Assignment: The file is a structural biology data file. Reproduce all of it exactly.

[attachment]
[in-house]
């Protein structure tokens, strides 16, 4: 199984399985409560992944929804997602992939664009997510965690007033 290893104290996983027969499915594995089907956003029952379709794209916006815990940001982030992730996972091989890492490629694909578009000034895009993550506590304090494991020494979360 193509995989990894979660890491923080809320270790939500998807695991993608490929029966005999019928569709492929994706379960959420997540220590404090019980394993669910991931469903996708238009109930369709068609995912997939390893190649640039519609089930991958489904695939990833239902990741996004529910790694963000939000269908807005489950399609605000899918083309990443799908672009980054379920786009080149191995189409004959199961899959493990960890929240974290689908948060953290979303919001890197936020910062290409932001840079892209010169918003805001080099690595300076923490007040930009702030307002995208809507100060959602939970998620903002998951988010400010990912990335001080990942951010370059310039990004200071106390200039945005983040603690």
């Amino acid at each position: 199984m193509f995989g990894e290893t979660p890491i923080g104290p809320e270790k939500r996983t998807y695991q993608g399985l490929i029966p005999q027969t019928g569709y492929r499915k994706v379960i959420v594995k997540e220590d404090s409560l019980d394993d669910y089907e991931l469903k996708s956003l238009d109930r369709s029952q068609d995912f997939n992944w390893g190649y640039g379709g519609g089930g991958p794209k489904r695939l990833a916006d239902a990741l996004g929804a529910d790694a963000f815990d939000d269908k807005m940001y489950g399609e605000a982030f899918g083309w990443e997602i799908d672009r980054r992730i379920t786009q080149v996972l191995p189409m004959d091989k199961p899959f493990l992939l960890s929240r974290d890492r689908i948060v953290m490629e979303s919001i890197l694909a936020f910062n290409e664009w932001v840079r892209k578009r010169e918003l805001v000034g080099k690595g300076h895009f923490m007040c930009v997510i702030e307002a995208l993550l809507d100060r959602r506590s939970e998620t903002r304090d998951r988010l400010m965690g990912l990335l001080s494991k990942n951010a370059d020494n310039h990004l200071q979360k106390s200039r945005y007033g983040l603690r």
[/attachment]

[in-house]
């Protein structure tokens, strides 16, 4: 199984399985409560992944929804997602992939664009997510965690007033 290893104290996983027969499915594995089907956003029952379709794209916006815990940001982030992730996972091989890492490629694909578009000034895009993550506590304090494991020494979360 193509995989990894979660890491923080809320270790939500998807695991993608490929029966005999019928569709492929994706379960959420997540220590404090019980394993669910991931469903996708238009109930369709068609995912997939390893190649640039519609089930991958489904695939990833239902990741996004529910790694963000939000269908807005489950399609605000899918083309990443799908672009980054379920786009080149191995189409004959199961899959493990960890929240974290689908948060953290979303919001890197936020910062290409932001840079892209010169918003805001080099690595300076923490007040930009702030307002995208809507100060959602939970998620903002998951988010400010990912990335001080990942951010370059310039990004200071106390200039945005983040603690």
């Amino acid at each position: 199984m193509f995989g990894e290893t979660p890491i923080g104290p809320e270790k939500r996983t998807y695991q993608g399985l490929i029966p005999q027969t019928g569709y492929r499915k994706v379960i959420v594995k997540e220590d404090s409560l019980d394993d669910y089907e991931l469903k996708s956003l238009d109930r369709s029952q068609d995912f997939n992944w390893g190649y640039g379709g519609g089930g991958p794209k489904r695939l990833a916006d239902a990741l996004g929804a529910d790694a963000f815990d939000d269908k807005m940001y489950g399609e605000a982030f899918g083309w990443e997602i799908d672009r980054r992730i379920t786009q080149v996972l191995p189409m004959d091989k199961p899959f493990l992939l960890s929240r974290d890492r689908i948060v953290m490629e979303s919001i890197l694909a936020f910062n290409e664009w932001v840079r892209k578009r010169e918003l805001v000034g080099k690595g300076h895009f923490m007040c930009v997510i702030e307002a995208l993550l809507d100060r959602r506590s939970e998620t903002r304090d998951r988010l400010m965690g990912l990335l001080s494991k990942n951010a370059d020494n310039h990004l200071q979360k106390s200039r945005y007033g983040l603690r």